NIGEL WINS THE RACECOURSE VOTE
Christopher Fildes applauds a
tax abolished, but finds many other reforms postponed
IT IS no more than courteous to congratu- late the Chancellor on a Budget which shows a proper sense of priorities. He has gone as far as he could to acknowledge his mistake about the Cheltenham races. To abolish the tax on betting on racecourses was right in itself: without that advantage, racecourse betting was in danger of becom- ing so thin a market that the big off-course bookmakers, by betting a mere pocketful of fivers, could shift the odds to suit themselves. Nigel Lawson, though, had another motive — to console (he said) those who had complained to him about the clash between Budget day and the Champion Hurdle. I was pointing out in these columns a month ago (under the heading 'Objection sustained') that if Mr Lawson's timing was designed to draw attention to his Budget, he was going the wrong way about it. Now let me meet him half way, and withdraw my proposal that it should be Labour Party policy to make Budget day the Tuesday of Ascot week. I have the impression that we shall have other political business then — an impress- ion which goes with the prospect of a short and uncomplicated Finance Bill, capable of getting through the Commons by that crucial third week in May when the tax cuts turn up in PAYE pay-packets. There are errors still to be avoided. Seventeen years ago Lord (Harold) Wilson, full of confi- dence, leading in the polls, called an election for Ascot Gold Cup day. Alone, Sir Patrick Sergeant gave the winner: `Ascot Heath — what a tip!' He had taken a straw poll which showed massive Con- servative support. Asked why his poll was different, he explained that he had taken it in the White's Club tent at Ascot. Politics, like Budgets and racing, are not such exact sciences as their practitioners like to pre- tend.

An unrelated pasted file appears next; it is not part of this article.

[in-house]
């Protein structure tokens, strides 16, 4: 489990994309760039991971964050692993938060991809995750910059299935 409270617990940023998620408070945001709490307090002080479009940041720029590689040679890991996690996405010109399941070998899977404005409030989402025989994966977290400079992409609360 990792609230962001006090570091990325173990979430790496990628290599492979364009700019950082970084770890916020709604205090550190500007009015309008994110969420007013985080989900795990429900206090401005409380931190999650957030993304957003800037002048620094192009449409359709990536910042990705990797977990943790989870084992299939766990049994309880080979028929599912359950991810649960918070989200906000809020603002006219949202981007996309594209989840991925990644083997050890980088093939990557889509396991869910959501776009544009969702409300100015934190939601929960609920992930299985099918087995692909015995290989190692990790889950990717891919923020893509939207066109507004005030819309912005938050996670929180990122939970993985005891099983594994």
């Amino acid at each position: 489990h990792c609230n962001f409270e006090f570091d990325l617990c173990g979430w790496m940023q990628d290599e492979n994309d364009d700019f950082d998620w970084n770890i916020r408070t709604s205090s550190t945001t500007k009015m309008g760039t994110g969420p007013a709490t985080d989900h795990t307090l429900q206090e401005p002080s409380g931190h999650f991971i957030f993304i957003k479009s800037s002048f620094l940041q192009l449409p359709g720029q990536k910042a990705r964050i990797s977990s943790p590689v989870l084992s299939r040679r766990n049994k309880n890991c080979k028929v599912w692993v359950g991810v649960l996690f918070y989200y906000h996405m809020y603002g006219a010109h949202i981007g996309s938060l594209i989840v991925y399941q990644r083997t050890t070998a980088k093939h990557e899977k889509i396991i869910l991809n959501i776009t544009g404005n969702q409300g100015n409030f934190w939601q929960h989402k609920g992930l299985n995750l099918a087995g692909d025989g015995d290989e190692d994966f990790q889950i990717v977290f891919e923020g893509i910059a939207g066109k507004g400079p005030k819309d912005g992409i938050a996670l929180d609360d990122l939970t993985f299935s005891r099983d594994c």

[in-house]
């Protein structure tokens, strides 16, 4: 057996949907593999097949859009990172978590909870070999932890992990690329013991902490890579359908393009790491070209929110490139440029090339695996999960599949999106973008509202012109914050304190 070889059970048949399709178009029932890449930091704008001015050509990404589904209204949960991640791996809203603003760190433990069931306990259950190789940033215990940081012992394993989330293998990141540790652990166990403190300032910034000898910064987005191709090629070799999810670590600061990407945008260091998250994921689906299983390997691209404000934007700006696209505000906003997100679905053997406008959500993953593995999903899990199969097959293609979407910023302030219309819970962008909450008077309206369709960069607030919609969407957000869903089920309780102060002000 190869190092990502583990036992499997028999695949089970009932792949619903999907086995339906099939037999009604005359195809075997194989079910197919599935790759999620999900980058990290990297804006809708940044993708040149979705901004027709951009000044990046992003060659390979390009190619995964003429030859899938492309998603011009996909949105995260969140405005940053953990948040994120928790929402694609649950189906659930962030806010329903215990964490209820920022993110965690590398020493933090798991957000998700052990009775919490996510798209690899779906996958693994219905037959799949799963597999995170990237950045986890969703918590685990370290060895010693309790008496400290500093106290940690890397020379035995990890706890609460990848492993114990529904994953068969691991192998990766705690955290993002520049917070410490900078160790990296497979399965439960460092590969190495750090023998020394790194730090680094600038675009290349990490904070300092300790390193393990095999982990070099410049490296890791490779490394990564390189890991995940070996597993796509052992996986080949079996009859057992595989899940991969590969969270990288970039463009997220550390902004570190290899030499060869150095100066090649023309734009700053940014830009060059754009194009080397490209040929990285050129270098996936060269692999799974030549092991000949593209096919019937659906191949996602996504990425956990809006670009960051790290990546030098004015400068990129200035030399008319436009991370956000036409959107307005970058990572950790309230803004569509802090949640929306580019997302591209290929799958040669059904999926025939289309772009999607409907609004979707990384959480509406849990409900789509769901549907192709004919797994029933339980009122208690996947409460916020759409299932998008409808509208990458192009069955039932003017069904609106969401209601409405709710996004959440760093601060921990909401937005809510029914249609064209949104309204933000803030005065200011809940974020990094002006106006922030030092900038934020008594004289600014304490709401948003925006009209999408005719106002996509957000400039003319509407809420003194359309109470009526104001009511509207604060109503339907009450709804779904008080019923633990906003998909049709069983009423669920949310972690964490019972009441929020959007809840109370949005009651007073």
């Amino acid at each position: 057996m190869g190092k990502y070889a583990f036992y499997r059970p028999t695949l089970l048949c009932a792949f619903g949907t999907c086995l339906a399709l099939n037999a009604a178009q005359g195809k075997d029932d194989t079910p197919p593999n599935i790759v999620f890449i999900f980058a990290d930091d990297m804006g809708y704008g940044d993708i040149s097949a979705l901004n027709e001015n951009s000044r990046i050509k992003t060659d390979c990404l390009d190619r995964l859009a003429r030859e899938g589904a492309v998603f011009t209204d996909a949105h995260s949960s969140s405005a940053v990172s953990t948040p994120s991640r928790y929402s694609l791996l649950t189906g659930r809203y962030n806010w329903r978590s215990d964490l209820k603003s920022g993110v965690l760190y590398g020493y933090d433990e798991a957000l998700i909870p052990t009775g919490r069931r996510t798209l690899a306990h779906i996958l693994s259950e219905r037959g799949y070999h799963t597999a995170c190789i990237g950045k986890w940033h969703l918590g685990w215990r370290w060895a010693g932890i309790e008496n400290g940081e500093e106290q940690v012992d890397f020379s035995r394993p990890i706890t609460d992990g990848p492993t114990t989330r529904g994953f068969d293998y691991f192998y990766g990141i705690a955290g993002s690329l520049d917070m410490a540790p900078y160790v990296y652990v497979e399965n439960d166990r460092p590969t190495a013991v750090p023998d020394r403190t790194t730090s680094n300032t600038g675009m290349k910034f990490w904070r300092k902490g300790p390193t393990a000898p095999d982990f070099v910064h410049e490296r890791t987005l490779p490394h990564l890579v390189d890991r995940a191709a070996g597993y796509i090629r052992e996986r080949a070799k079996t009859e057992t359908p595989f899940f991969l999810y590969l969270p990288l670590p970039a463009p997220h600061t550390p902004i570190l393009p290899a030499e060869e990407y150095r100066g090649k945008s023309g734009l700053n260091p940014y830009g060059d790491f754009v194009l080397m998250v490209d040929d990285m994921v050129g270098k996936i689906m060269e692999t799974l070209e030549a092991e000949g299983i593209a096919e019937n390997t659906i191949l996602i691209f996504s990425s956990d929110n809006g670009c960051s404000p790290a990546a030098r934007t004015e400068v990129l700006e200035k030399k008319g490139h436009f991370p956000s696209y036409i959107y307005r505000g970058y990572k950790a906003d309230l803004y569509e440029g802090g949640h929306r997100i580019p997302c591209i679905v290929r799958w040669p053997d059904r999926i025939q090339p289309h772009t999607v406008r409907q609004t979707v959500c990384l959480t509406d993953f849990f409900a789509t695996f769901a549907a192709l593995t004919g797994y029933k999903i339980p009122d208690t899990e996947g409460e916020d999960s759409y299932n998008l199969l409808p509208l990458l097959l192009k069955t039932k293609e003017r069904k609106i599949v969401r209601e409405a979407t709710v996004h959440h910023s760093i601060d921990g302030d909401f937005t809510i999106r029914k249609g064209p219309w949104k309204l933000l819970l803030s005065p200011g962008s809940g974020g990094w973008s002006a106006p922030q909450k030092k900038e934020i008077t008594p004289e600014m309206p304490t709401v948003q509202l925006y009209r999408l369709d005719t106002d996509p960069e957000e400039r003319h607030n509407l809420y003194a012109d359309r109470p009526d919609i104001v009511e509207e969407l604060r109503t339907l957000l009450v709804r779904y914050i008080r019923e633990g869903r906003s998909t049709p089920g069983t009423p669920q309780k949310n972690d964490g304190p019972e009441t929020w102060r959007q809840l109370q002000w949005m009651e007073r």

THIS was so much a Budget for reading between the lines that it might have been written by the Bank of England, which believes that lines have no other purpose.
Between Mr Lawson's lines can be read the mind of a Chancellor who in the last year has presided over a devaluation of the pound by 12 or 14 per cent, and now means to make it stick. We are mesmerised by the dollar rate, which is why it is now absurdly said that the pound is at its strongest for several years. Against the average of our trading partners' currencies, the pound is at its strongest for several weeks, having recovered from an all-time low. The art of managing a devaluation (and, goodness knows, we have had plenty of practice, though not as much success) is twofold. First, it is meant to improve competitive- ness and so the balance of payments, but its immediate effect is to make the pay- ments deficit worse. That in turn can weaken the currency and so set off a downward spiral. Hence Mr Lawson's posture of fiscal rectitude — and his emphasis on the overseas assets we have built up during the years of surplus. Secondly, in an open economy like ours, devaluation means inflation: the two are home-and-abroad versions of the same thing. Hence Mr Lawson's determination to improve the appearance, at least, of the inflation rate. He has shaken two cards from his sleeve. By using his resources to cut Government borrowing rather than tax rates, he has engineered a steep fall in interest rates — which will go straight through to the mortgage rate, and so to the biggest single component in the Retail Price Index. One per cent off bank base rates is reckoned to be worth 0.3 per cent off the Index. Note, while you admire Mr Lawson's sleight of hand, that this is not at all the same thing as bringing inflation down. Making credit cheaper and easier is not the way to do that. Look at house prices, not at mortgage rates, and you can see monetary inflation at work: too much money chasing too few houses. The Chan- cellor happily referred this week to the `lunatic behaviour' of the Retail Price Index advisory committee — 'on which the Government is an enlightened minority' in keeping mortgage interest payments in the Budget. Conversion? Not quite: what he minded was that a cut in interest reduced the value of tax relief, and so inflated the Index!